Because of scheduling changes I have been switched from reading with a few second graders to now first graders. Walking into the first grade room was utter chaos. Every inch of wall was covered in letters, numbers, pictures. There were clusters of children working on different things. Loud noise was booming out of the tape recorder where a group of students was listening to a book on tape. The room was abuzz of chattering children all seeming to be speaking in one long chain of vibration. Another table of students where each student was cracking an egg into a bowl. My senses were overwhelmed. And on top of it all, it was pajama day, so I think this may have added to the frenzy.

The teacher was kind and calm. She asked how I’d like to be referred to, since I had given my first name to her when she asked. “Ms. Rebbecca is fine,” I said. She introduced me to the first student I would sit with. “S, this is Ms. Rebbecca. She is going to listen to you read. Here take your books with you. See you in a little bit.”

With the second graders, I had selected books for the students to choose from. With the first graders, the teachers send them with their packet of books and word lists for review. This works out well. I may occasionally bring along a book that may be of interest. I’ll have to see where the rhythm falls, how it unfolds.

The boy student was quite a character. He made me laugh and was not shy about talking. When I asked him which book he wanted to read first, he said for me to pick it. He chose the next book. It was so nice to see him pull the book from his packet, his eyes widening, and say “this is one of my favorites, I love this book,” and he read it to me. Since he knew this one well, and it was a rhyming story, he read it with ease.

It was time for me to take him back to class. As we were getting ready to leave, still full of energy in his manner of speaking and twisting his body, he said,

“I don’t like school.”

“Why don’t you like school?”

“Because it’s a lot of work. You’re an adult. You don’t have to do anything.”

“Well, I go to work after this.”

“Work–adults just move things around.” He made a motion of moving papers around on a desk. “That’s not work. School’s a lot of work. I wanna be an adult so I don’t have to work so hard.”

“Well, you’ll be an adult one day.”

“I wanna be a toad, so I can stick my tongue out and eat all day!”

“Ah, you want to be a toad…”

The recess bell rang as his last thought trailed off. We exited the library as students dribbled out to the hallways. We approached the door to his classroom–back to his world of work.

As I took a short walk during recess before returning to sit with the last student of the morning, I couldn’t stop smiling at the utter beauty and innocence of childhood and catching glimmers of my own elementary school memories, albeit quite dusty.

More at one with the knife, no longer tentative in how I cut through the flesh, I’ve grown to welcome the mornings that I cut melon. I take that round of juiciness, scoop the seeds out of the center; juices trail down my hands, the aroma rises in sweet explosion, I cut it down to manageable slices. When my slices have been cut, I take the knife, hold each slice tenderly in my palm, cut the melon flesh away in two motions: first slice–toward the center; turn, second slice toward the center, release. Chop to size.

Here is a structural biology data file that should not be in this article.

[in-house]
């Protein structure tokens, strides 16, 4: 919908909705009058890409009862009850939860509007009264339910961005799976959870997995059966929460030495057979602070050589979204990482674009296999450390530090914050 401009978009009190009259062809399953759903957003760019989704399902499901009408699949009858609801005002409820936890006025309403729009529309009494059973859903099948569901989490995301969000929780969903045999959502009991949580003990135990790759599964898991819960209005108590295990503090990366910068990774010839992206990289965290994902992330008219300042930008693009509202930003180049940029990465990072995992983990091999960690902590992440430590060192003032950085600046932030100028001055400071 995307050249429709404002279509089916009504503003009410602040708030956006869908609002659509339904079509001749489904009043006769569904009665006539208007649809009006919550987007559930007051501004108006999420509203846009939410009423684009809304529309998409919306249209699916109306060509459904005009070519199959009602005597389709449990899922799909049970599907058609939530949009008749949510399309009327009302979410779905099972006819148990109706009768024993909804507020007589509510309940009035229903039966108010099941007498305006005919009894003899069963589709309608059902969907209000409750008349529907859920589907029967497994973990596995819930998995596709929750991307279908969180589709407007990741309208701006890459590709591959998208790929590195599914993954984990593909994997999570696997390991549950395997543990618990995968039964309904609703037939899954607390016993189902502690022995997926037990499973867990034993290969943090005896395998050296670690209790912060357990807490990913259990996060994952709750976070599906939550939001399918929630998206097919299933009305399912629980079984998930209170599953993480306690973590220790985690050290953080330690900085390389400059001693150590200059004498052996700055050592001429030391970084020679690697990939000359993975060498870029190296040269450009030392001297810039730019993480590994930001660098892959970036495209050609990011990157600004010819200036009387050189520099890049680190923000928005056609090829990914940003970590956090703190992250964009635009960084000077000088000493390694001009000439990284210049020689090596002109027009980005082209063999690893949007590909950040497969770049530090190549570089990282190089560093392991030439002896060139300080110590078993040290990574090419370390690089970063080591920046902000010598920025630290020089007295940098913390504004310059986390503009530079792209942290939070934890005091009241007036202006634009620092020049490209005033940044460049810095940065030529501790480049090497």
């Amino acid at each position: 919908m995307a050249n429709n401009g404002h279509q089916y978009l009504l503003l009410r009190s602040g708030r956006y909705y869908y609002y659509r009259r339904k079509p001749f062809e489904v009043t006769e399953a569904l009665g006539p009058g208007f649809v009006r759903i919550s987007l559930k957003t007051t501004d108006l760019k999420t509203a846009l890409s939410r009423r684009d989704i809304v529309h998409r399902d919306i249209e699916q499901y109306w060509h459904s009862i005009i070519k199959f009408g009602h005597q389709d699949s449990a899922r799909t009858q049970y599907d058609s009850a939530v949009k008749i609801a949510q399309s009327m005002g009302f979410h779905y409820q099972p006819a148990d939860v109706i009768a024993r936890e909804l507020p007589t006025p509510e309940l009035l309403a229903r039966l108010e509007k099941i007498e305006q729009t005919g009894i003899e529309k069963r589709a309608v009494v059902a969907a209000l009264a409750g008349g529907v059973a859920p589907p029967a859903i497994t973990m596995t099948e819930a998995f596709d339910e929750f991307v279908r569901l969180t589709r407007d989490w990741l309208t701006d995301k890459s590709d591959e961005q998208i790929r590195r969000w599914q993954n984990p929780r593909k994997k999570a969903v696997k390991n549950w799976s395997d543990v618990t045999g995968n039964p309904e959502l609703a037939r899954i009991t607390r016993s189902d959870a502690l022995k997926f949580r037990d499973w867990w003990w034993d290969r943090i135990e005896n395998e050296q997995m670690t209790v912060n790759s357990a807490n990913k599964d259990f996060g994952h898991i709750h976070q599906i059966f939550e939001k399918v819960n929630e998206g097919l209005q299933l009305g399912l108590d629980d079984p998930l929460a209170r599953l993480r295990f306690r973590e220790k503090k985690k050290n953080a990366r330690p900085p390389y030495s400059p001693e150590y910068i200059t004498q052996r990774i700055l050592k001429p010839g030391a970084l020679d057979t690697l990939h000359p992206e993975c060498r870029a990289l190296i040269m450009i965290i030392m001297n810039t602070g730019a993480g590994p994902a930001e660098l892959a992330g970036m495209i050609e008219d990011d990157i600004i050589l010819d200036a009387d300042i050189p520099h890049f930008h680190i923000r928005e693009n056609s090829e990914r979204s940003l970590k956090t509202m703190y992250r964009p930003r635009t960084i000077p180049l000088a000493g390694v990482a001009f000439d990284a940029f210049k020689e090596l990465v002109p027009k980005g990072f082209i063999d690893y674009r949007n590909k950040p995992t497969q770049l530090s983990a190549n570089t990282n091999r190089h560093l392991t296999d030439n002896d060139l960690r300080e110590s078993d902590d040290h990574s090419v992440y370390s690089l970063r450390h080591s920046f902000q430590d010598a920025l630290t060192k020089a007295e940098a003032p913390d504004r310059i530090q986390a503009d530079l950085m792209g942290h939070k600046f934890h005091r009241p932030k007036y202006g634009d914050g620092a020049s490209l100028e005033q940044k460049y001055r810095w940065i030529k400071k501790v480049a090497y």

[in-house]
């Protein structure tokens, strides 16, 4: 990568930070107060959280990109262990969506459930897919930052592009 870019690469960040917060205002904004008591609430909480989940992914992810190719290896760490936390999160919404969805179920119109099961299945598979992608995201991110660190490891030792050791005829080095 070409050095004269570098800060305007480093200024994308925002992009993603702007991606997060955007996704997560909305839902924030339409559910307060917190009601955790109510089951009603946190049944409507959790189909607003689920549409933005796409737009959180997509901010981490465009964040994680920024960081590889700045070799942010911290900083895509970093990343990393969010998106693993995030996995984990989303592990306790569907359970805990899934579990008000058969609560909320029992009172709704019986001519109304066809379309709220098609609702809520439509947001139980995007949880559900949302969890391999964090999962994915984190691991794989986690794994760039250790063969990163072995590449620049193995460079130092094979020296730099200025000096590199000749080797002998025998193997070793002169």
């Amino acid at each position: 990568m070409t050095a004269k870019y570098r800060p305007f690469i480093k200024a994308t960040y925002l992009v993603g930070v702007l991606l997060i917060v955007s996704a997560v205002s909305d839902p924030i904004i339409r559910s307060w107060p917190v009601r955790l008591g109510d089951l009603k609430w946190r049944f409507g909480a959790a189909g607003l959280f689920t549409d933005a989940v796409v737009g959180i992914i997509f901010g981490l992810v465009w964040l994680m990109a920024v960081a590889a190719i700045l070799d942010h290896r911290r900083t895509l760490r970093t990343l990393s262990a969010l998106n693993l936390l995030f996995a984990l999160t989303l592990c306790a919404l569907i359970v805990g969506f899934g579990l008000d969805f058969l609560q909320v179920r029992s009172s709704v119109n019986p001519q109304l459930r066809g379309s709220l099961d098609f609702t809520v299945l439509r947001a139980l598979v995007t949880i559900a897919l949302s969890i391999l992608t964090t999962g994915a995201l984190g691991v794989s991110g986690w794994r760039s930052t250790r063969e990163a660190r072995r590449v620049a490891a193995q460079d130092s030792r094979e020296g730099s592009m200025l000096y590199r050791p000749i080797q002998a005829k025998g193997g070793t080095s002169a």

As I was slicing through the melon, I thought of how my grandfather would slice an apple at the table, or rather skin an apple. He would end up with one perfect peel all in one piece. I liked watching him manuver the knife carefully and gracefully around that apple. He had time. No rushes. No other distractions. Just him, the apple, smiles, whiskers–and his granddaughter watching intently–part of the moment.

As I finished up with the melon, I was also breathing deeply and intentionally, as I am now. I could tell that the day was going to be filled with bustle. I needed more calm. I selected a CD that I usually play when I need to relax even more, to take my energy down a notch. And so I breathe. The music plays. I hear a chime in the distance that causes me to feel the stillness within; the instruments lull me toward a balanced day. I relax. I breathe…

“Be yourself, everyone else is taken.”
–Oscar Wilde

Yesterday was a long work day, but it was a productive day. Busy season is upon us and I have a feeling that this year is going to feel more crammed than the last.

Energy zipped through me last night. I went to bed a little after midnight, which isn’t the norm for me. Then I woke up for some reason at around 4:30 a.m. Whenever I wake at these early morning hours, I take the opportunity to put my glasses on and peer out the window at the moon.

Last night the picture outside my window was a half moon surrounded by stars as billowy clouds streamed by. All I could think of was that this was the image of a soothing lullaby. I stayed there propped up at the windowsill for a few moments taking in the moment, then I tucked back into bed and went back to sleep.